• 38. Contract Forms & Conditions Breech of Contract Concealed Conditions Alternations/Changes and Additions/Deductions Change Orders and Construction Change Directives Liquidated Damages Review in your Lecture Notes
  • 39. Contract Forms and Conditions
    • Breech of Contract:
      • When one party does not act as required by the agreement in the contract
    • Owners are usually not Liable for Damages caused by Construction, unless:
      • Owner interfered with construction execution
      • Owner knew resulting work was improper
      • Improper Work caused injury or damage
  • 40. Contract Forms and Conditions
    • Concealed Conditions:
      • When existing condition is covered and must be uncovered to perform construction
      • Usually occurs during excavation, demolition and renovation work
      • Contractor’s responsibility to perform “reasonable” levels of investigation to determine existing conditions, but they cannot be exhaustive
      • Creates a higher level of construction costs because of higher risks
      • Owners should be aware of and understand that certain types of construction activities may result in additional costs caused by concealed conditions
  • 41. Contract Forms and Conditions
    • Alterations/Changes and Additions/Deductions
      • After the contract is signed, its terms and requirements can and may need to be altered. Alteration (“change”) is accomplished by a Contract Modification , which can be executed by:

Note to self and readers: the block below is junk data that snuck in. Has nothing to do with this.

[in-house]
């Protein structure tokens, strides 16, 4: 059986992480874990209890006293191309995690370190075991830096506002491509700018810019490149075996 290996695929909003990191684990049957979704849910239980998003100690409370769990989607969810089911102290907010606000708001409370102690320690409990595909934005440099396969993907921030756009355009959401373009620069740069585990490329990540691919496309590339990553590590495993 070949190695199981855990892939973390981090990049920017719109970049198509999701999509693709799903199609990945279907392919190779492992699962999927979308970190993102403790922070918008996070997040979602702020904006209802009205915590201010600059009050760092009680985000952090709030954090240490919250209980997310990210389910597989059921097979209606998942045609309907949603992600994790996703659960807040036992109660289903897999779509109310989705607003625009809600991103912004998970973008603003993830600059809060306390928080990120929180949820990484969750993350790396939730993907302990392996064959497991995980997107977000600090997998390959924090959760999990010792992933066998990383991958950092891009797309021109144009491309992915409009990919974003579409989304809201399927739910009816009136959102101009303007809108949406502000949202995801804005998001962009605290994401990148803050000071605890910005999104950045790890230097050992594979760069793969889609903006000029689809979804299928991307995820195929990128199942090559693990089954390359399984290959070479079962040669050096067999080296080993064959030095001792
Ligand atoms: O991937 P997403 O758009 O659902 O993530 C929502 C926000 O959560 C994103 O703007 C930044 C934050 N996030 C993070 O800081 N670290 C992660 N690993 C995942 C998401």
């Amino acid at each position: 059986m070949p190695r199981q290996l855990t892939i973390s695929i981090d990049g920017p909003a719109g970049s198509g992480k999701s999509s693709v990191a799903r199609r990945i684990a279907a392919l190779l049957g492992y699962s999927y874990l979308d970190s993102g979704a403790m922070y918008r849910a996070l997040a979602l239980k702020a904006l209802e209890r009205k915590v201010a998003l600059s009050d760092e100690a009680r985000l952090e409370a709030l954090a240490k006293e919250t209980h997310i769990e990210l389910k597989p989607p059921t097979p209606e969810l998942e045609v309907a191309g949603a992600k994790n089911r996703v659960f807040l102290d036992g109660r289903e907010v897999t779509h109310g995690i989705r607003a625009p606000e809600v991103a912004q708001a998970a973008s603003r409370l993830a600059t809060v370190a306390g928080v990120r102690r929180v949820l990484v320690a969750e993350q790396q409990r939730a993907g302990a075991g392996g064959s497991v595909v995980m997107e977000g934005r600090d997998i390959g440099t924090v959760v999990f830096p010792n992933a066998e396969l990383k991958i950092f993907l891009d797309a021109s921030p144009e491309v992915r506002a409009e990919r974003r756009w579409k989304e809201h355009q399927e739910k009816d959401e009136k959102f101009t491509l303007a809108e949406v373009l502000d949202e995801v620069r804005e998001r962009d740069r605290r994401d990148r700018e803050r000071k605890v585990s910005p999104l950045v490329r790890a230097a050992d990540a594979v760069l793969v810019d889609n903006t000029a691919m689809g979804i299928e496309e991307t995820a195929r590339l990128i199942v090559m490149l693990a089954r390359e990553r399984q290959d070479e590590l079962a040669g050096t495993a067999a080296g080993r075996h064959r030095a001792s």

• CHANGE ORDER
        • CONSTRUCTION CHANGE DIRECTIVE
  • 42. Contract Forms and Conditions
    • Contract Modifications have TWO CAUSES:
      • Additional work
        • Work added to contract by change in design program
        • Often a design afterthought or design change by owner
      • Extra Work
        • Work not included in contract, which must be added to contract to complete work.
  • 43. Contract Forms and Conditions
    • CHANGE ORDER
      • An agreement through which the parties to a construction contract change the contract scope of work in some manner.
      • May entail a change in:
        • Materials
        • Project Design
        • Construction method
        • Project schedule
        • Other deviations from contract terms & specifications
  • 44. Contract Forms and Conditions
    • CHANGE ORDER
      • Must be agreed upon and signed by owner, contractor and architect